LudditeToday marks the anniversary of the first Luddite riot. Chambers Book of Days calls it “a black-letter day in the annals of Nottinghamshire.”

Luddites were stocking knitters and wool croppers in Nottingham, Yorkshire, Lancashire, Leicestershire and Derbyshire, who were trying to save their livelihoods by smashing the machines that replaced them. They were against being replaced by low-skilled workers. They wanted their fair pay. They also wanted an end to inferior products created by machine which undermined the reputation of their craft.

On March 11, 1811, the first Luddites destroyed sixty-three knitting frames, sparking a series of such incidents that spanned over about 6 years.

FrameBreaking-1812No one knows for certain where the name Luddites came from. It is said to have originated from an apprentice weaver named Ludd who smashed his loom in anger at the master who beat him. Or, less dramatically, The Book of Days says a youth named Ludlam who when his framework-knitter father told him to “square his needles” took his hammer and smashed them.

However the name originated, the leaders of the rioting against the industrialization of their craft came to be called General Ludd or King Ludd, and the character became as legendary as  Robin Hood.

The government refused to step in to aid the Luddites (in spite of Lord Byron speaking in their behalf in Parliament). They focussed on enforcement, but, because the Luddites disguised themselves and because their communities were so tightly unified with them, most were never caught and punished. Basically the rioters and protesters, the machine smashers, were all desperate enough to risk hanging or transportation.

Eventually enough machines were destroyed and enough manufacturers were willing to cede to the Luddites wishes that the movement lost some steam. Even though some Luddite leaders joined other movements for social change. By 1817 frame smashing ceased to become an issue.

Today we still use the term Luddite to refer to any opponent of industrial change or innovation.

I can’t say I’m an opponent of industrial innovation, but I sure can’t figure out how to use all the features on my Smart TV!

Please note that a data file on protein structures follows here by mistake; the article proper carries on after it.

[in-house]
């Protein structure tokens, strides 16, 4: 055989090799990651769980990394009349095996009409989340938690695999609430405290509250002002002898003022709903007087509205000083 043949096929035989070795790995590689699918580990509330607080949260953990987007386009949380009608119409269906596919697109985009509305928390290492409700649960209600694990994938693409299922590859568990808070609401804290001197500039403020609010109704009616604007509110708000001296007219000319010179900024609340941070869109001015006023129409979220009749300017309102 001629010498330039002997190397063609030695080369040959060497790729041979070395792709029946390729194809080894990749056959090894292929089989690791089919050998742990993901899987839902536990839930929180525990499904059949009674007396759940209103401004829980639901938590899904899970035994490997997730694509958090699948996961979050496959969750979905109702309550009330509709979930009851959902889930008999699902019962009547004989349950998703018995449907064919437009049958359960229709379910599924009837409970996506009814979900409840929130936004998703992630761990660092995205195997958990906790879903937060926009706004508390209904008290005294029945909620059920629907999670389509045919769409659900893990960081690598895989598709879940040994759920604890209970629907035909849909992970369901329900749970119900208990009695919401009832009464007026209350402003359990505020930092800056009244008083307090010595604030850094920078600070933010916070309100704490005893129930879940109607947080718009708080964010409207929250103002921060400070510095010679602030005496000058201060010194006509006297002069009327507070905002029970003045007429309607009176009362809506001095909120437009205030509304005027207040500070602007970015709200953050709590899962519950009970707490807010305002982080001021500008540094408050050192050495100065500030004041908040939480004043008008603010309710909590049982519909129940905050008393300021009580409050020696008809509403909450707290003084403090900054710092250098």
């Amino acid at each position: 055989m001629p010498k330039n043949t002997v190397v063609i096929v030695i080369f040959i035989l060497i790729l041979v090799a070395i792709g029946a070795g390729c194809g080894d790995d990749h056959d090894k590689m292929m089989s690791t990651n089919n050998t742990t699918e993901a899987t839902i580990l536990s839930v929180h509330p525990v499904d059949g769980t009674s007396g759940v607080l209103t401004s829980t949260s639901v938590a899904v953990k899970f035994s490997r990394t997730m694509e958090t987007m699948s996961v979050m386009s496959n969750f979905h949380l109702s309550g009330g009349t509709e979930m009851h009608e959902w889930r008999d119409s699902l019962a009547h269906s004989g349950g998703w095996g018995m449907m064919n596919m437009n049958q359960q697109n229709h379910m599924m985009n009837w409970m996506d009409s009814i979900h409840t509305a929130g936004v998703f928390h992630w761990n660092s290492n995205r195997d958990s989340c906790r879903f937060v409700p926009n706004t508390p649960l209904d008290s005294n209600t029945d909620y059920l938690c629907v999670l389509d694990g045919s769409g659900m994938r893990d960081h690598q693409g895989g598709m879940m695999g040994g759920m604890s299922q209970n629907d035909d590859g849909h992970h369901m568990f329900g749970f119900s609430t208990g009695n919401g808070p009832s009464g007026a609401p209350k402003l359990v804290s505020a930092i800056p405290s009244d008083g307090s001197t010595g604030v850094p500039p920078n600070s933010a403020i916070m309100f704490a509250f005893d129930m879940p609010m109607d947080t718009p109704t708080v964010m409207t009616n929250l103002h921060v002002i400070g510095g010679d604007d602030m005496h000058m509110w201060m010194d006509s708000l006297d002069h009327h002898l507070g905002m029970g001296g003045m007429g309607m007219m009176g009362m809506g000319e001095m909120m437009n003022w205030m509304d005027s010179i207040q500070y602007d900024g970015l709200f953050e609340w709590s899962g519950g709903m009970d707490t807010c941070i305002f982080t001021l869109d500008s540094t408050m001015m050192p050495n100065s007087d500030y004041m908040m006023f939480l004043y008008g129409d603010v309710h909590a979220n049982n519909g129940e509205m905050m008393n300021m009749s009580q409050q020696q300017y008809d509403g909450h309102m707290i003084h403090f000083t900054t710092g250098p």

In what way are you a Luddite? Or, if not you, do you know a Luddite?

(by the way, I’ll pick Sally MacKenzie’s winner after 12 midnight tonight)

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Linda B
Linda B
9 years ago

I certainly enjoyed reading today’s post; I love learning little tidbits of history. I think that a recent novel I read (part of the Morland series by Cynthia Harrod-Eagles) was set during this era of industrial unrest.

Laurel Hawkes
9 years ago

I suppose those who don’t know me well would consider me a luddite since I don’t own a smart phone or even text. The difference is that I don’t mind if others have it. I simply don’t want to deal with one more thing. When I’m away from my computer I want to be honestly away. I don’t even always take my cell phone with me when I leave the house.

9 years ago

I worked with Luddites who pitched vigorous and loud fits when we switched softwares. None of them work here anymore, mainly because they felt personally insulted and left for those elusive greener pastures.

Amanda McCabe/Laurel McKee

Great post, Diane!! My 73 year old aunt would have fit right in with the Luddites. She has never, ever used a computer–before she retired she worked in a very old-fashioned, paper file system office and never bought a home computer (I don’t know how she lives without stuff like Go Fug Yourself!!). She only got a cell phone last year because my mother worried about her and bought her a pay as you go phone. 🙂

9 years ago

Great post, Diane. I didn’t know where the name came from so I am going to add this one to my file!

I was late coming into the cell phone age. I’ve only had mine since 2008 or so. And I still don’t have a smart phone of any kind. And my internet is still dial-up, although that is out of necessity, not because I want it that way. High speed internet is not offered where I live. At least not yet.

I don’t mind technology, but my biggest fear is that we will forget how to do so many things for ourselves. I worry about what we will give up and what will be taken from us for the sake of convenience.

I still read paper books, although I do have a kindle and I still write letters – the kind you put a stamp on to mail. I still add things in my head and figure out percentages without a calculator. My younger coworkers think this makes me brilliant. Poor things couldn’t recite their multiplication tables if their lives depended on it.

But I do love my laptop and I love the internet because it keeps me connected to my friends !

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